Review: Borderlands 2
(CBS News) Few titles have tapped into gamers' obsession with exploration and discovery as successfully as 2K Games' 2009 sleeper hit "Borderlands." The vast, over-the-top world coupled with a seemingly endless amount of loot (a mind-boggling array of weapons and ammo) and the ability to play with three other players created a compulsive concoction that struck a nerve with gamers. "Borderlands 2" improves every facet of the original, delivering role-playing game, open-world and first-person shooting fans a game that will leave you hooked long after the closing credits.
You choose from four classes - Gunzerker, Siren, Commando and Assassin - and each class has a special ability. The Gunzerker can duel wield any two weapons at once; the Siren can suspend enemies in midair; the Commando creates turrets; and the Assassin can create a decoy of himself and turn invisible. Each ability can be activated once a meter is filled and then there's a cool-down period before it can be used again.
Each class has three skill trees, giving you the ability to upgrade your character in myriad ways. Anything from boosting your weapons' power to reducing the cool-down time for your special ability can be manipulated. Experience points are at the heart of this system. Killing enemies, completing side and main missions, and discovering new locations nets XP. Once you accumulate enough XP, you level up, giving you the chance to choose another upgrade. Gearbox also added Badass Points, which are awarded for specific in-game activities. Once you've accumulated enough of these points, you can trade them for upgrades, which carry over if you decide to play as another class.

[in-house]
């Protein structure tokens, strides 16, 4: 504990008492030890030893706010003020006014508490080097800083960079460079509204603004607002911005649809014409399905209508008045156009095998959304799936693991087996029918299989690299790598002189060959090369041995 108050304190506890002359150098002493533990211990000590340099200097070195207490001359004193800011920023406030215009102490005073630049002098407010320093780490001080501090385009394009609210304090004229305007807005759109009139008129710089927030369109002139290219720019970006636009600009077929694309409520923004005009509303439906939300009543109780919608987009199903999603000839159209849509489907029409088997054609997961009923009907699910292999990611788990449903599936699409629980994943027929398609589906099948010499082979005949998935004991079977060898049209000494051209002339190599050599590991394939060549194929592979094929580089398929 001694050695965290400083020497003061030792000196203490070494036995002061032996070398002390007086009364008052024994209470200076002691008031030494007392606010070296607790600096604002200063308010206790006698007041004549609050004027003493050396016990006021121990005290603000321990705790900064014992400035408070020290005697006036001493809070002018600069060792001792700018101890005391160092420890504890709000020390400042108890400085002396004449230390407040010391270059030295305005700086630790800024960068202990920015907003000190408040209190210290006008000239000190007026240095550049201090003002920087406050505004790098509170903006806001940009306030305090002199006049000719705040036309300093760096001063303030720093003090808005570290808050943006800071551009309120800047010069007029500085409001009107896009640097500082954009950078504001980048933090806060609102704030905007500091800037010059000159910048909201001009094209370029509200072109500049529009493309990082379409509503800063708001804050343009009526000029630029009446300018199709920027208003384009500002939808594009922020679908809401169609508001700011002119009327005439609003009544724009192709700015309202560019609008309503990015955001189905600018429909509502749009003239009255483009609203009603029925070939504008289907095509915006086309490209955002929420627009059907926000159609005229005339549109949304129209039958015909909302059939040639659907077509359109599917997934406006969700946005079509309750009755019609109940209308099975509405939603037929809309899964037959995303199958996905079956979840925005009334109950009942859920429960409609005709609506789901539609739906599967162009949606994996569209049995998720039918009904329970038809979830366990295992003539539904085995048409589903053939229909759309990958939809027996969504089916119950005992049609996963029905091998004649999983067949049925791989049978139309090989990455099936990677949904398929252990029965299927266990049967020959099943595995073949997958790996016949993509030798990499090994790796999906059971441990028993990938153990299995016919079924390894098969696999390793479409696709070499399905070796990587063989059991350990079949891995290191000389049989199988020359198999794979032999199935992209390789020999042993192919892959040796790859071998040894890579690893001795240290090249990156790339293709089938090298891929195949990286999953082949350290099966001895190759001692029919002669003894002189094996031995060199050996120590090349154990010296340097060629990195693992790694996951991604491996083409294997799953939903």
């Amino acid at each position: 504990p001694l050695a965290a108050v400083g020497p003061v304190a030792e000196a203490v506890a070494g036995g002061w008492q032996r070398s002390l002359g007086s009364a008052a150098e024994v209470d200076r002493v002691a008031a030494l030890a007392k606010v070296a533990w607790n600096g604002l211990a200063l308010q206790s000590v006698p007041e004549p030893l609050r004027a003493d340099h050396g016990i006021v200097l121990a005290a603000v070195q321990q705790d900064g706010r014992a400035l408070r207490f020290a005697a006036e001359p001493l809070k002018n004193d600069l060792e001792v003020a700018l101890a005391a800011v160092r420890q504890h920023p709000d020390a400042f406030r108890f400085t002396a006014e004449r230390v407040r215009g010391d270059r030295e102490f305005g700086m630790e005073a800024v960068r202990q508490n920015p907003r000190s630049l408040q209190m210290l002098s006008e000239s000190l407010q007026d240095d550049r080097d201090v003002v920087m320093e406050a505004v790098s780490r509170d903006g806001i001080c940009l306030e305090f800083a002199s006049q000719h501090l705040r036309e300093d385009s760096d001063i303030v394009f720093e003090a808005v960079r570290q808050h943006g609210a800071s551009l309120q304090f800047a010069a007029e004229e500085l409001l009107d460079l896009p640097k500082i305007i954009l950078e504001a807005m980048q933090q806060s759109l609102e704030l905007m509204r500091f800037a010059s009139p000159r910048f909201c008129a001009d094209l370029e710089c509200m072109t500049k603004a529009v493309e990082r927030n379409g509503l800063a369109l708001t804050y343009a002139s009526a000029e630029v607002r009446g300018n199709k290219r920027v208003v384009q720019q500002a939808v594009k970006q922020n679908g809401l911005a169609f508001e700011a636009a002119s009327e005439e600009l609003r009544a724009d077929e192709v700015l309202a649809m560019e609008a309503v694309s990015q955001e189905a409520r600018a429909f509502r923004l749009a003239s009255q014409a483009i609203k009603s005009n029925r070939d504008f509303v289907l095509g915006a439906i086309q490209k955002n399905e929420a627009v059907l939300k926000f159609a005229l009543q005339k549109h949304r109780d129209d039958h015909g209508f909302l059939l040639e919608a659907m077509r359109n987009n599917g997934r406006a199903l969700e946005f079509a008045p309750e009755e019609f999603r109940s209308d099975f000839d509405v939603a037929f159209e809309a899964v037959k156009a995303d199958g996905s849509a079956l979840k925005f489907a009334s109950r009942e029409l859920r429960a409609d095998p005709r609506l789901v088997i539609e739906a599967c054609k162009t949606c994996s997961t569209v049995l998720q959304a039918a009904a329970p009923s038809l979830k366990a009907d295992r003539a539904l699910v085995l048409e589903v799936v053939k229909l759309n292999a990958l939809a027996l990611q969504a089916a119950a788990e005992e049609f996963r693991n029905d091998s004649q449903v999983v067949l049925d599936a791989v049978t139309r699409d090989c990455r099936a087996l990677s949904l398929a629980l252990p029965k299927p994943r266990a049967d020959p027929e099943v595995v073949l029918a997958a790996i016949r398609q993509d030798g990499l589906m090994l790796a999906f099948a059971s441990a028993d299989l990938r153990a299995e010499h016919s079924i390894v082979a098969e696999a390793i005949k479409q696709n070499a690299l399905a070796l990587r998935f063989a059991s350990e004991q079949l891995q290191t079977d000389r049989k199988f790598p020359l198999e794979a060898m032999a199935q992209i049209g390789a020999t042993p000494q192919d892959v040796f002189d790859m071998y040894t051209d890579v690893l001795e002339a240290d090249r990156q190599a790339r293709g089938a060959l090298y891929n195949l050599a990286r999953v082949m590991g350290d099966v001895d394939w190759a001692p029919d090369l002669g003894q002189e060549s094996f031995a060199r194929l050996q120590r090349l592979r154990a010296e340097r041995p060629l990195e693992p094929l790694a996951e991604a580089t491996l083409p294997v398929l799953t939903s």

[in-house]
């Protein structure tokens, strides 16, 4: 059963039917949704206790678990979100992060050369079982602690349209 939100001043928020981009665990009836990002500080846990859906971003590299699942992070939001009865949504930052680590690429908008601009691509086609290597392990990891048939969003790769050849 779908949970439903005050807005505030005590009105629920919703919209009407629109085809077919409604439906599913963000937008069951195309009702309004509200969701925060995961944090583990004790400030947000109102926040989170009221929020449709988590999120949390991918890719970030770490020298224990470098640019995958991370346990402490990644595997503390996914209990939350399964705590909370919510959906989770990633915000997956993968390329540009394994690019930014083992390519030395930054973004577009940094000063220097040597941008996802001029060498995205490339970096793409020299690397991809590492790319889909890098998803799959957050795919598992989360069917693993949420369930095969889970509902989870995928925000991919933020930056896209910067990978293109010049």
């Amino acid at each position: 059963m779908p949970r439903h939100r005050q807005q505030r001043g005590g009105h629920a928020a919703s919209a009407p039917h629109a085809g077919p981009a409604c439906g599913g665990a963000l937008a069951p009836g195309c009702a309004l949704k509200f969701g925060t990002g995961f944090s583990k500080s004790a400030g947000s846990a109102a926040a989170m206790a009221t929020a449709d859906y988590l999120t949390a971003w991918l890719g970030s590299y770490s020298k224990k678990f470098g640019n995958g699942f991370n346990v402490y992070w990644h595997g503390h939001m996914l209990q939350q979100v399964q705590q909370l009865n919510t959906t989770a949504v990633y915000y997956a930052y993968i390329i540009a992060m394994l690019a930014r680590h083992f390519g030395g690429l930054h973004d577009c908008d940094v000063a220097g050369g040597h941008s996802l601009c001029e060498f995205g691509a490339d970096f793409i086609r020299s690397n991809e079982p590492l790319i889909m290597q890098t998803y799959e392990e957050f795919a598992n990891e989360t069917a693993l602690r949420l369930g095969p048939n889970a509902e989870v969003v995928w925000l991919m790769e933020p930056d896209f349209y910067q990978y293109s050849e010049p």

But the real pull in the Borderlands universe is discovering the vast weaponry. Just like the original, "Borderlands 2" boasts a countless assortment of guns - anything from rocket launchers to submachine guns. The amount of creativity that has gone into creating each weapon is astounding. One specific shotgun shoots one round then can be thrown at enemies and explodes on impact. Some guns discharge unique ammunition, such as exploding and incendiary rounds. Some ammo is more effective against certain enemy types, providing a level of depth to the gameplay.
Gearbox also put a lot of care into creating a wide variety of enemies. Mechs, mutants and maniacal mercenaries are just some of the foes littering the world. Enemies are more prone to dodge and use cover more wisely than in the original title. It is possible to destroy the mechs' limbs to slow their charge, but even if you destroy their legs they will use their arms to advance while throwing grenades.
The sheer level of activities is overwhelming. Distractions are everywhere, creating a sense of exploration that only exceptional open-world games can attain. A number of times I found myself veering off course from the original mission because of a newly discovered town that garnered my attention.
Gearbox and 2K Games have delivered a unique experience that is a true sequel in every sense. The world is teeming with adventure and will compel you to explore its varied landscapes and mission structures. The overabundance of loot makes opening every chest or killing every foe a moment of anticipation few games can match. And when you factor in bringing three friends along for the ride, Borderlands 2 is one of this year's can't-miss titles.
Borderlands 2 is rated M for Mature by the ESRB. It is available for the PC, PlayStation 3 and Xbox 360.
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